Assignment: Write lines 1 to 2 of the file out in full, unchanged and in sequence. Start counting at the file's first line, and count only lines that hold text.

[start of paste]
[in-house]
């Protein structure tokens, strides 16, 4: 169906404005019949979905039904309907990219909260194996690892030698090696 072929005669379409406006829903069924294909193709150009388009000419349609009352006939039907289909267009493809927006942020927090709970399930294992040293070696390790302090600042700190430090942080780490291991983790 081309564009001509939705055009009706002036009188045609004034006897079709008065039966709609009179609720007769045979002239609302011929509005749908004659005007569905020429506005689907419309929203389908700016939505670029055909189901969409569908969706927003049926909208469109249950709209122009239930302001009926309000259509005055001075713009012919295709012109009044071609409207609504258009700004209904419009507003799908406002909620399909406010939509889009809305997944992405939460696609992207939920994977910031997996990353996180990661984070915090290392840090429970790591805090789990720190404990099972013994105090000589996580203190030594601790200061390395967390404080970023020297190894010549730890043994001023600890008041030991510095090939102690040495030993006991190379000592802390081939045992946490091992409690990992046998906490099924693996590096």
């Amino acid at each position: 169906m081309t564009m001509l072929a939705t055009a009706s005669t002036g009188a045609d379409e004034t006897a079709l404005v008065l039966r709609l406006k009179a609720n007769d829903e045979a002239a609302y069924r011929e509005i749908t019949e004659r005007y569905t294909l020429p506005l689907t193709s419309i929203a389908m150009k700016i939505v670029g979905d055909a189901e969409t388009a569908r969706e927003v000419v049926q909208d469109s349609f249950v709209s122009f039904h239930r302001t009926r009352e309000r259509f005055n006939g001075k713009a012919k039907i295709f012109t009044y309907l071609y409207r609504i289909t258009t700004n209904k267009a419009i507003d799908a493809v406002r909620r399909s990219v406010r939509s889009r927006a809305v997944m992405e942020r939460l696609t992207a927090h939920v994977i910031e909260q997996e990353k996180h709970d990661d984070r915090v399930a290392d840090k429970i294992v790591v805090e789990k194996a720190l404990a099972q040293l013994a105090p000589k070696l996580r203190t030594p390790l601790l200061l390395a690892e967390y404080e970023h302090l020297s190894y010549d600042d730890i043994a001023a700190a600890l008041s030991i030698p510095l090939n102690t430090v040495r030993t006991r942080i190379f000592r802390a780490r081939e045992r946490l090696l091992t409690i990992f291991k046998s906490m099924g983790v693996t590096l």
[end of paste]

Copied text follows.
[in-house]
């Protein structure tokens, strides 16, 4: 169906404005019949979905039904309907990219909260194996690892030698090696 072929005669379409406006829903069924294909193709150009388009000419349609009352006939039907289909267009493809927006942020927090709970399930294992040293070696390790302090600042700190430090942080780490291991983790 081309564009001509939705055009009706002036009188045609004034006897079709008065039966709609009179609720007769045979002239609302011929509005749908004659005007569905020429506005689907419309929203389908700016939505670029055909189901969409569908969706927003049926909208469109249950709209122009239930302001009926309000259509005055001075713009012919295709012109009044071609409207609504258009700004209904419009507003799908406002909620399909406010939509889009809305997944992405939460696609992207939920994977910031997996990353996180990661984070915090290392840090429970790591805090789990720190404990099972013994105090000589996580203190030594601790200061390395967390404080970023020297190894010549730890043994001023600890008041030991510095090939102690040495030993006991190379000592802390081939045992946490091992409690990992046998906490099924693996590096």